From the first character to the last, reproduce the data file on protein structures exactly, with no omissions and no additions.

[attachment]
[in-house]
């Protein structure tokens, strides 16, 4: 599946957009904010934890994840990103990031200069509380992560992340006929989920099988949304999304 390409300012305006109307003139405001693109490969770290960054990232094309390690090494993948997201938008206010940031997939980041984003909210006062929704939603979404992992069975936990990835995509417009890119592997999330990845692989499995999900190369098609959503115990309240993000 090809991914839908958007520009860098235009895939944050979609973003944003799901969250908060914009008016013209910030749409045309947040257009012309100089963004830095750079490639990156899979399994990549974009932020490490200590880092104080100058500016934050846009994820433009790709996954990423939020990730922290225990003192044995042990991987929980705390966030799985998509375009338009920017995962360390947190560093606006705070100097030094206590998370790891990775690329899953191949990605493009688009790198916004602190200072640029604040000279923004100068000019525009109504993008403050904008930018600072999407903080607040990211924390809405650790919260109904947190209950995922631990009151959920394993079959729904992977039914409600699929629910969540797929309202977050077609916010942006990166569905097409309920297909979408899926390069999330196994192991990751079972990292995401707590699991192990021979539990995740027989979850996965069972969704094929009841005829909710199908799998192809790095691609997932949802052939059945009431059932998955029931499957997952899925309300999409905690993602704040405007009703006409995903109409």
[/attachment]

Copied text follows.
[in-house]
């Protein structure tokens, strides 16, 4: 599946957009904010934890994840990103990031200069509380992560992340006929989920099988949304999304 390409300012305006109307003139405001693109490969770290960054990232094309390690090494993948997201938008206010940031997939980041984003909210006062929704939603979404992992069975936990990835995509417009890119592997999330990845692989499995999900190369098609959503115990309240993000 090809991914839908958007520009860098235009895939944050979609973003944003799901969250908060914009008016013209910030749409045309947040257009012309100089963004830095750079490639990156899979399994990549974009932020490490200590880092104080100058500016934050846009994820433009790709996954990423939020990730922290225990003192044995042990991987929980705390966030799985998509375009338009920017995962360390947190560093606006705070100097030094206590998370790891990775690329899953191949990605493009688009790198916004602190200072640029604040000279923004100068000019525009109504993008403050904008930018600072999407903080607040990211924390809405650790919260109904947190209950995922631990009151959920394993079959729904992977039914409600699929629910969540797929309202977050077609916010942006990166569905097409309920297909979408899926390069999330196994192991990751079972990292995401707590699991192990021979539990995740027989979850996965069972969704094929009841005829909710199908799998192809790095691609997932949802052939059945009431059932998955029931499957997952899925309300999409905690993602704040405007009703006409995903109409």